No Two Ways About It: Tablets are Hot, PCs are Not

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News Posted: Mon, Jan 14 2013 3:13 PM
The way Gartner sees it, we're all going to be living in single-PC homes in the not-too-distant future. Mom, pop, little Billy and his sister Janet won't have their own PCs anymore, and will instead share a single primary PC in the household for heavy lifting, and use a tablet for content consumption chores, like surfing the web and playing casual games.

This shift that's taking place means that secondary PCs are fast becoming relics; once they're too old to be useful anymore, they'll just die out and be replaced by a tablet. The market research firm believes this is already taking place, noting that worldwide PC shipments declined 4.9 percent year-over-year to 90.3 million units in the fourth quarter of 2012. Gartner's explanation is rather interesting.

Apple iPad

"Tablets have dramatically changed the device landscape for PCs, not so much by ‘cannibalizing’ PC sales, but by causing PC users to shift consumption to tablets rather than replacing older PCs," said Mikako Kitagawa, principal analyst at Gartner. "Whereas as once we imagined a world in which individual users would have both a PC and a tablet as personal devices, we increasingly suspect that most individuals will shift consumption activity to a personal tablet, and perform creative and administrative tasks on a shared PC. There will be some individuals who retain both, but we believe they will be exception and not the norm. Therefore, we hypothesize that buyers will not replace secondary PCs in the household, instead allowing them to age out and shifting consumption to a tablet."

On the surface, Gartner's analysis makes sense. Whereas little Billy may have wanted a netbook two years ago, this year he's asking for an iPad. Next year he might want the latest Android tablet, and with the introduction of several low-cost models like the $149 MeMO Pad from Asus, he's likely to get one.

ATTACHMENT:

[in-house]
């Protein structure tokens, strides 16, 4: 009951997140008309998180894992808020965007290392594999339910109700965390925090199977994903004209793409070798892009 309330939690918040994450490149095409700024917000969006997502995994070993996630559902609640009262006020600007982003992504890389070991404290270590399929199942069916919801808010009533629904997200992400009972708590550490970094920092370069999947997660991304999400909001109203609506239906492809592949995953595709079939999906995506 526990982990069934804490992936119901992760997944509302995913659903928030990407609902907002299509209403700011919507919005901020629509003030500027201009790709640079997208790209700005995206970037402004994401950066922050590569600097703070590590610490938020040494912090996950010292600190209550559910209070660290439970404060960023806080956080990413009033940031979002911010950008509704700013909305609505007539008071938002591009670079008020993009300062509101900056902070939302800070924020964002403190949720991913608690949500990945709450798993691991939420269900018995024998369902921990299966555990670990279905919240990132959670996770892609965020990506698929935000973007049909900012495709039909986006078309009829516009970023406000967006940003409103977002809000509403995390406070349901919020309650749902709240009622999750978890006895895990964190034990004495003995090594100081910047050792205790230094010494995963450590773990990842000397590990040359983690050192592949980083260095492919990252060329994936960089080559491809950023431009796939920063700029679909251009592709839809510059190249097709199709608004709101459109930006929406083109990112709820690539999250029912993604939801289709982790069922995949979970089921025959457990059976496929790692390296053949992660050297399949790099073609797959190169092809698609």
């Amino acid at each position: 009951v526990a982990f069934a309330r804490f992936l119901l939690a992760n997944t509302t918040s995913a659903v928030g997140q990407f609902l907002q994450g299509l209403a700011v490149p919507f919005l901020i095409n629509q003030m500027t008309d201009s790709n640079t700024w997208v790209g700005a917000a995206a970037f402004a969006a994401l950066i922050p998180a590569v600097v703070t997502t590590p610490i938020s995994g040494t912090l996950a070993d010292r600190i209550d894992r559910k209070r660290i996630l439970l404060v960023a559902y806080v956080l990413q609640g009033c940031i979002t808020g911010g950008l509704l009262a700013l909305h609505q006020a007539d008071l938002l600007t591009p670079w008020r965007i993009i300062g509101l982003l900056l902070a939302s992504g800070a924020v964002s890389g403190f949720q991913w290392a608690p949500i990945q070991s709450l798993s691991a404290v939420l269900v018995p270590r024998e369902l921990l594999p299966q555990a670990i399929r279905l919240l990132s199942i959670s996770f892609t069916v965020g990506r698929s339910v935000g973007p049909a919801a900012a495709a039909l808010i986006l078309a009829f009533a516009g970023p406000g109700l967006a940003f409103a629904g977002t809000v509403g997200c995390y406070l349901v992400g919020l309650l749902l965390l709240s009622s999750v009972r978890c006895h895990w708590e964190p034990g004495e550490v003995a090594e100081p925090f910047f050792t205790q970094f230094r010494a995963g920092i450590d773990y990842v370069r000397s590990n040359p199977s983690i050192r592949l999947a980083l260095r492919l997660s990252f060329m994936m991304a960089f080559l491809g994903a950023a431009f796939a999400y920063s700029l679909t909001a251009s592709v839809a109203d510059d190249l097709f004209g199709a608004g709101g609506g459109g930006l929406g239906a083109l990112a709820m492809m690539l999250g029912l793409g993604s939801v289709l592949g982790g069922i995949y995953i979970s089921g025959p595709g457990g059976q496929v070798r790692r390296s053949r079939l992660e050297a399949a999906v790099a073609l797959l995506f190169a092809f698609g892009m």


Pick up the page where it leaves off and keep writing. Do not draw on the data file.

Dell XPS 12 Convertible

But wait, what about Windows 8? Well, the touch-friendly operating system "did not have a significant impact on PC shipments in the fourth quarter," and unless all those hybrid devices start attracting millions of buyers, that's probably not going to change.

Don't confuse any of this to mean that the PC is dead. The category still shipped over 90 million units last quarter, after all, helping to propel HP back into the top spot in worldwide PC market share. HP now holds a 16.2 percent share of the market, skipping ahead of Lenovo in second place with a 15.5 percent share, Gartner says.
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RiCoFrost replied on Mon, Jan 14 2013 5:55 PM

Tablets are great and all but i love sitting at my desk in front of my computer. I love gaming on my computer and i love the size of the screen. Tablets are too small and you have to hold them and look down... they are good for short views but it does get a little annoying to hold are some time.

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sevags replied on Mon, Jan 14 2013 6:13 PM

It's pretty understandable.... These days more and more people are just surfing the net through web browsers more than anything else. People needing CPU or graphics power for playing games, graphic design, video editing, and other intensive programs are very few and far between. 10 years ago everyone around me were playing games, doing our own webpage design etc. Now people just need a browser for Internet use. The mainstream gamer doesn't seem to care a sour graphics and seem to look more for casual games to pass the time on a bus or doctors office which tablets provide in spades. Hey are lighter and more portable than laptops, the touch screen makes needing a keyboard and mouse for every day tasks unnecessary, enough storage for most people's library of music videos and pictures, and to top if off many tablets have higher resolution/higher PPI than people's desktop monitors and even television sets.

I have used my iPhone 3GS then 4 and now 5 as my main "PC" for the last 4 years and I was a huge power user who had to have th best hardware at all times. Without playing games I no longer need all that power or to spend that much money on a desktop just to do the same things I already do on my phone.

It's sad that as servers and desktops get more and more powerful people find reasons to constantly go backwards in the name of portability. Desktops got powerful and laptops starting gaining more group, laptops finally started catching up to desktops and now we are on the tablet bandwagon, when tables start catching up to desktops something else will take over like a phablet crave. It's almost like people are looking for reasons to downgrade all the time.

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